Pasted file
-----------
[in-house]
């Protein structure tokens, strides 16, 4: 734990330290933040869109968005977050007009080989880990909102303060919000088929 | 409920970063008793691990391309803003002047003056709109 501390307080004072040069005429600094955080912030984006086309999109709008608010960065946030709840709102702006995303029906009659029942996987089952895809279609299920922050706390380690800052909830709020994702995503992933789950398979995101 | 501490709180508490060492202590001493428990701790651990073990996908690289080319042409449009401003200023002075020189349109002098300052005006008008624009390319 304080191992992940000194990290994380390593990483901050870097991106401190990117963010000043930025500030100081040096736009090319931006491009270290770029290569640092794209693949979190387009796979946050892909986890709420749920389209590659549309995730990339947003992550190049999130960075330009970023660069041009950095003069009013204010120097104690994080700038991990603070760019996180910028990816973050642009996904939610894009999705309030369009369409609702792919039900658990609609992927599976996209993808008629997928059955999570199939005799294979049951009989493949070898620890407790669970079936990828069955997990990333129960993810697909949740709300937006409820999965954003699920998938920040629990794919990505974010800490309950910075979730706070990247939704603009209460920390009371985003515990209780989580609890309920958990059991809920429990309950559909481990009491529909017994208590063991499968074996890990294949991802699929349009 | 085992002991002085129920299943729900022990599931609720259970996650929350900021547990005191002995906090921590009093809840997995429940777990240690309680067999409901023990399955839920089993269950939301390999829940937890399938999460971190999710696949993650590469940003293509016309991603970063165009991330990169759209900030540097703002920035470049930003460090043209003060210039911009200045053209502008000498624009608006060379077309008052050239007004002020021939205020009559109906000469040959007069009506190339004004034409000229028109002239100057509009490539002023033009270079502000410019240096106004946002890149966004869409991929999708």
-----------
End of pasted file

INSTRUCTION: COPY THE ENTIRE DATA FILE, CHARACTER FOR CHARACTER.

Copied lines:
[in-house]
């Protein structure tokens, strides 16, 4: 734990330290933040869109968005977050007009080989880990909102303060919000088929 | 409920970063008793691990391309803003002047003056709109 501390307080004072040069005429600094955080912030984006086309999109709008608010960065946030709840709102702006995303029906009659029942996987089952895809279609299920922050706390380690800052909830709020994702995503992933789950398979995101 | 501490709180508490060492202590001493428990701790651990073990996908690289080319042409449009401003200023002075020189349109002098300052005006008008624009390319 304080191992992940000194990290994380390593990483901050870097991106401190990117963010000043930025500030100081040096736009090319931006491009270290770029290569640092794209693949979190387009796979946050892909986890709420749920389209590659549309995730990339947003992550190049999130960075330009970023660069041009950095003069009013204010120097104690994080700038991990603070760019996180910028990816973050642009996904939610894009999705309030369009369409609702792919039900658990609609992927599976996209993808008629997928059955999570199939005799294979049951009989493949070898620890407790669970079936990828069955997990990333129960993810697909949740709300937006409820999965954003699920998938920040629990794919990505974010800490309950910075979730706070990247939704603009209460920390009371985003515990209780989580609890309920958990059991809920429990309950559909481990009491529909017994208590063991499968074996890990294949991802699929349009 | 085992002991002085129920299943729900022990599931609720259970996650929350900021547990005191002995906090921590009093809840997995429940777990240690309680067999409901023990399955839920089993269950939301390999829940937890399938999460971190999710696949993650590469940003293509016309991603970063165009991330990169759209900030540097703002920035470049930003460090043209003060210039911009200045053209502008000498624009608006060379077309008052050239007004002020021939205020009559109906000469040959007069009506190339004004034409000229028109002239100057509009490539002023033009270079502000410019240096106004946002890149966004869409991929999708």